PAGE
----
Imagine that you are a mother (perhaps you are). You have only one child — your own flesh and blood, conceived with your egg, borne in your body, pushed out into the world by your own exertions.
She is seven and a half years old, and for the last six years you have been her sole caretaker. Single parenthood is tough, but your parents help, and it seems your daughter is doing well. She is happy and well-adjusted. You have worked hard to support her and transmit your values to her. She goes to church with you every week.
Now, someone wants to take her away from you. Her father? No — another woman wants to be her mother. This woman lives in a different state hundreds of miles away. Your daughter once knew the woman, but so long ago that she has no memory of her. The woman has no biological relationship to your child. She has no adoptive relationship to your child. But she wants to take your daughter away from you and be her mother now.
No court has ever found you to be an unfit mother. And yet — unbelievably — the courts of two states have ordered you to transfer custody of your child to this other woman.
What would you do? Do you simply give your child away?
This is not the plot for a Hollywood thriller. This nightmare scenario is the real-life situation that Lisa Miller found herself in recently.
Apparently, Lisa couldn’t give her daughter away. She chose to run instead.
Of course, there is more to the story. But if reading the description above leaves you with a sick feeling in the pit of your stomach, it should. This is the brave new world of family law, thanks to the gains made by the homosexual movement.
Lisa Miller’s daughter Isabella was conceived through artificial insemination. Her biological father was an anonymous sperm donor. When Isabella was conceived, Lisa was in a lesbian relationship with a woman named Janet Jenkins. It is Janet who now wants to gain custody of Isabella.
Lisa and Janet first met and began living together in Virginia. They obtained a Vermont civil union while still residents of Virginia, but after Isabella was born they decided to move to Vermont.
Under Vermont law, Janet could have adopted Isabella, but she did not. Janet’s lawyers claim that adoption was not necessary. The husband of a married woman who gives birth to a child is presumed by the law to be that child’s father. Since “civil unions” are supposed to reproduce the rights of civil marriage in every detail, Janet claims that she was automatically a legal parent to Isabella, by virtue of their civil union.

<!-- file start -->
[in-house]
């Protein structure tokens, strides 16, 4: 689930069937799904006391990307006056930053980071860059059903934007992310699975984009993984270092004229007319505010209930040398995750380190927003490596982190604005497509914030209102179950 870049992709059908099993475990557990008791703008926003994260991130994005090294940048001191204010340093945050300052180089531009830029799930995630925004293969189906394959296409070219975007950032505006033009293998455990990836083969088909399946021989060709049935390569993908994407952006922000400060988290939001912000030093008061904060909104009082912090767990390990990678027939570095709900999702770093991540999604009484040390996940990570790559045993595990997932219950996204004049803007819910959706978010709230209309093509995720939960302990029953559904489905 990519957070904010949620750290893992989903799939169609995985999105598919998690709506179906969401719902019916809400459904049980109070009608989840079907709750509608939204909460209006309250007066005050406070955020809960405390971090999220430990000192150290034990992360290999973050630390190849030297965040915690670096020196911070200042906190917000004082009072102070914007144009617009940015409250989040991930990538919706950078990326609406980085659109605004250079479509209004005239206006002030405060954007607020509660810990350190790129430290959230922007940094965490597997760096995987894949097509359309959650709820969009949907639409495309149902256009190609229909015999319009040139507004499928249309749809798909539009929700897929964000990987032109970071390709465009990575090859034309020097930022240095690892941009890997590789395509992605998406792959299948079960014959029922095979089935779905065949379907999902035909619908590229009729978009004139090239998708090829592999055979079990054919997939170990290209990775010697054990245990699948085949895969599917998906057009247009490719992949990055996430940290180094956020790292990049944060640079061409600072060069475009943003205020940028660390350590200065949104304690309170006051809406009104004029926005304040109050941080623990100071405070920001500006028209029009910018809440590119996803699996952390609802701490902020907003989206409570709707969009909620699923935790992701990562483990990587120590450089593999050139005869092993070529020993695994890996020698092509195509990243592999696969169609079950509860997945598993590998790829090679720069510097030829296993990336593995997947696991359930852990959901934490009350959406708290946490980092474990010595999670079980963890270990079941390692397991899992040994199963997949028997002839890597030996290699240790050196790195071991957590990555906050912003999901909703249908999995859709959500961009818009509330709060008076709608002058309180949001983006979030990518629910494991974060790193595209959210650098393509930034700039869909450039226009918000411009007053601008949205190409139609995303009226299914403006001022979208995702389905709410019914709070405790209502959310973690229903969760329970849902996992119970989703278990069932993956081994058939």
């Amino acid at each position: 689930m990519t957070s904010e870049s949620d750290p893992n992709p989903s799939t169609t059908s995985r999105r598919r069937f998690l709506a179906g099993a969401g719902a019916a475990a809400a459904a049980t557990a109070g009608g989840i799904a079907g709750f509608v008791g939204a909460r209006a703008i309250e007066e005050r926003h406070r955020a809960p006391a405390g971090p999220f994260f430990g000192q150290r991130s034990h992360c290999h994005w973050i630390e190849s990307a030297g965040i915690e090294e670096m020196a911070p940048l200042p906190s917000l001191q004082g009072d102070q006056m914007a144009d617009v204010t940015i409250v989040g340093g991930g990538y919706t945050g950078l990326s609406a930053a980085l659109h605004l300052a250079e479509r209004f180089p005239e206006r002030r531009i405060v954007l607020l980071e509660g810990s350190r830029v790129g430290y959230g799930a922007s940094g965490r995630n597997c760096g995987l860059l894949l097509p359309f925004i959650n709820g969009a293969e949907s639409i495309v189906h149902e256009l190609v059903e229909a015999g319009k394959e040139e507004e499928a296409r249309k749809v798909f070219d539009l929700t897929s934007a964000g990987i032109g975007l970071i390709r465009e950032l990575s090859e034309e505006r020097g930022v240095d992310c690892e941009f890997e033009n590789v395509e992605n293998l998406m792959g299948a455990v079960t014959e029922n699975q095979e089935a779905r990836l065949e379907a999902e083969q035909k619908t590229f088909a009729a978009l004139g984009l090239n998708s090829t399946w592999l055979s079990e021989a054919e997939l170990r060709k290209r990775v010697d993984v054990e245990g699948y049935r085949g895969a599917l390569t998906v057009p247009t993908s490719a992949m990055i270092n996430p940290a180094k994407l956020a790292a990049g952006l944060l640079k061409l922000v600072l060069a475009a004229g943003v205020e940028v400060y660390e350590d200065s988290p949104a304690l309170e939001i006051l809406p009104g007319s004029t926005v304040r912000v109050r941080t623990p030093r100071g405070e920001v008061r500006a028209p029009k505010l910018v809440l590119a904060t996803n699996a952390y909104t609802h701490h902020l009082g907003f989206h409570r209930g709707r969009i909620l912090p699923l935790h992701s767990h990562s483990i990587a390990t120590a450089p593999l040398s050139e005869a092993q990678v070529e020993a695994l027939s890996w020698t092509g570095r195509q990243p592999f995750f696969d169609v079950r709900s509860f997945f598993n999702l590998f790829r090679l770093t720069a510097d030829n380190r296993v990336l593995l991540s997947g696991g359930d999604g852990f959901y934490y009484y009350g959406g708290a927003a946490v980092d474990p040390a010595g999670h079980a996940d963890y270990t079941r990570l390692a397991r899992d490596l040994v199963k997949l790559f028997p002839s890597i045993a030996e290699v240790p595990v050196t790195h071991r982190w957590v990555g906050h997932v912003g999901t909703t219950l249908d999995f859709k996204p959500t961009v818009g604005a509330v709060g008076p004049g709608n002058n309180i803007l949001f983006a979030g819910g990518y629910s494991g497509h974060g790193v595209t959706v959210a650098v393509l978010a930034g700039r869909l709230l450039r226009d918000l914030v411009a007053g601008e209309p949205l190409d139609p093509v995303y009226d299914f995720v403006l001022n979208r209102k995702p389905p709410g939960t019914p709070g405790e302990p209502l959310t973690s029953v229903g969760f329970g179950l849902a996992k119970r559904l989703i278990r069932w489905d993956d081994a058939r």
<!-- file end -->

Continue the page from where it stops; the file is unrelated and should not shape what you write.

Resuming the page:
This is but one example of the ways in which same-sex “marriage” and its counterfeits (such as “civil unions”) turn logic and reality on its head. The very legal principle on which Janet rests her claim to Isabella has historically been described as the “presumption of paternity” (i.e., fatherhood). It absolved men and women from having to legally prove what was almost always true anyway—that the father of a child born to a married woman is her husband. Now, the same principle is asserted to support something that can never be true, since a female partner can never be a father. A usually-true legal assumption (the presumption of paternity) has been twisted into a complete legal fiction (and re-named the presumption of “parentage.”)
By September 2003, the relationship had soured. Lisa’s personal testimony indicates that she was feeling drawn back into the Christian faith of her youth, and feeling convicted that her homosexual relationship was not right in the eyes of God. Lisa and her daughter Isabella moved back to Virginia.
Since 2003, there has been a complex round of court filings and appeals in both Vermont and Virginia. Vermont courts supported Janet’s parental rights as a result of the civil union. Initially, a Virginia court ruled that because of that state’s marriage amendment,
any rights arising from a Vermont civil union are null and void in Virginia.
Ultimately, though, the highest court in both states ruled that another law must prevail. The federal Parental Kidnapping Prevention Act, originally designed to prevent a divorced parent from taking a child to another state to secure a more favorable custody ruling, gives precedence to the decisions of the first state in which custody and visitation issues were raised — in this case, when Lisa filed to dissolve the civil union in Vermont. Again, it is highly ironic that a law written (in the context of heterosexual marriage and biological parenthood) to prevent a biological parent from being deprived of their child is now being used to mandate the same thing.
Now, the Virginia Supreme Court has told Lisa she must obey the order of the Vermont courts to turn her daughter over this month or face arrest. No court has ever found Lisa to be an unfit parent. Indeed, the courts do not even claim that it is in Isabella’s “best interest” to be given to Janet. They are simply punishing Lisa for not complying with earlier orders to allow Janet visitation. (Lisa claims that Isabella had severe negative emotional reactions after earlier visits with Janet).
Lisa was told to transfer custody of her daughter on New Year’s Day. She never showed up.